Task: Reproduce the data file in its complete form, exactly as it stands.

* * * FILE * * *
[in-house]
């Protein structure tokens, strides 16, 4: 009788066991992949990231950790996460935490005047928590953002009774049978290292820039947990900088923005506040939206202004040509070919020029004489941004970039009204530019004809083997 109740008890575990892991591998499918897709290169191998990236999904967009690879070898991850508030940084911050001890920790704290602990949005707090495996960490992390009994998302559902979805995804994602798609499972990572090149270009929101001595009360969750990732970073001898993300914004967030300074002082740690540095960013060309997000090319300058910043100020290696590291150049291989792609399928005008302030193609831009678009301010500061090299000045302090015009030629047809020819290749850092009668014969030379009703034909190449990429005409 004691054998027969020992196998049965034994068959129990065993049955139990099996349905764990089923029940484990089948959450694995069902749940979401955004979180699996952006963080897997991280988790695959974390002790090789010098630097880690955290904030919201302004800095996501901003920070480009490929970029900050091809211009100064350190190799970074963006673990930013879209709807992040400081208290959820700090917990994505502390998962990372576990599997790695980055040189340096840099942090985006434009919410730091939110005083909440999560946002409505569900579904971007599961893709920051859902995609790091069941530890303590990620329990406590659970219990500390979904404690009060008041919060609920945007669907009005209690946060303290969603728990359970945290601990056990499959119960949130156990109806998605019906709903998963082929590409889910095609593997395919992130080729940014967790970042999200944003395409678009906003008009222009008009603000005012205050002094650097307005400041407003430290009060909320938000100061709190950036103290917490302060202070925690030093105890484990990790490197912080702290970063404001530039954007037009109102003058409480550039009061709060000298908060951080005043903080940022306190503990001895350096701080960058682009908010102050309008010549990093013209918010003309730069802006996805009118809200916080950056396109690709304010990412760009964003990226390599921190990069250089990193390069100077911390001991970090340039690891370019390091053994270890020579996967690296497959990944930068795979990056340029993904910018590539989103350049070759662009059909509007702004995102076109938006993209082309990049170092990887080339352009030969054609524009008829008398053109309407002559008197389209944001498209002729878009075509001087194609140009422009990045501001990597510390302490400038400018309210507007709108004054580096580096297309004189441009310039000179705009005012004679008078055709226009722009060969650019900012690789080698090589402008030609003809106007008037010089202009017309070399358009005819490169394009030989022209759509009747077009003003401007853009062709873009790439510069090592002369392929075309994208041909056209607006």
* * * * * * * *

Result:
[in-house]
């Protein structure tokens, strides 16, 4: 009788066991992949990231950790996460935490005047928590953002009774049978290292820039947990900088923005506040939206202004040509070919020029004489941004970039009204530019004809083997 109740008890575990892991591998499918897709290169191998990236999904967009690879070898991850508030940084911050001890920790704290602990949005707090495996960490992390009994998302559902979805995804994602798609499972990572090149270009929101001595009360969750990732970073001898993300914004967030300074002082740690540095960013060309997000090319300058910043100020290696590291150049291989792609399928005008302030193609831009678009301010500061090299000045302090015009030629047809020819290749850092009668014969030379009703034909190449990429005409 004691054998027969020992196998049965034994068959129990065993049955139990099996349905764990089923029940484990089948959450694995069902749940979401955004979180699996952006963080897997991280988790695959974390002790090789010098630097880690955290904030919201302004800095996501901003920070480009490929970029900050091809211009100064350190190799970074963006673990930013879209709807992040400081208290959820700090917990994505502390998962990372576990599997790695980055040189340096840099942090985006434009919410730091939110005083909440999560946002409505569900579904971007599961893709920051859902995609790091069941530890303590990620329990406590659970219990500390979904404690009060008041919060609920945007669907009005209690946060303290969603728990359970945290601990056990499959119960949130156990109806998605019906709903998963082929590409889910095609593997395919992130080729940014967790970042999200944003395409678009906003008009222009008009603000005012205050002094650097307005400041407003430290009060909320938000100061709190950036103290917490302060202070925690030093105890484990990790490197912080702290970063404001530039954007037009109102003058409480550039009061709060000298908060951080005043903080940022306190503990001895350096701080960058682009908010102050309008010549990093013209918010003309730069802006996805009118809200916080950056396109690709304010990412760009964003990226390599921190990069250089990193390069100077911390001991970090340039690891370019390091053994270890020579996967690296497959990944930068795979990056340029993904910018590539989103350049070759662009059909509007702004995102076109938006993209082309990049170092990887080339352009030969054609524009008829008398053109309407002559008197389209944001498209002729878009075509001087194609140009422009990045501001990597510390302490400038400018309210507007709108004054580096580096297309004189441009310039000179705009005012004679008078055709226009722009060969650019900012690789080698090589402008030609003809106007008037010089202009017309070399358009005819490169394009030989022209759509009747077009003003401007853009062709873009790439510069090592002369392929075309994208041909056209607006």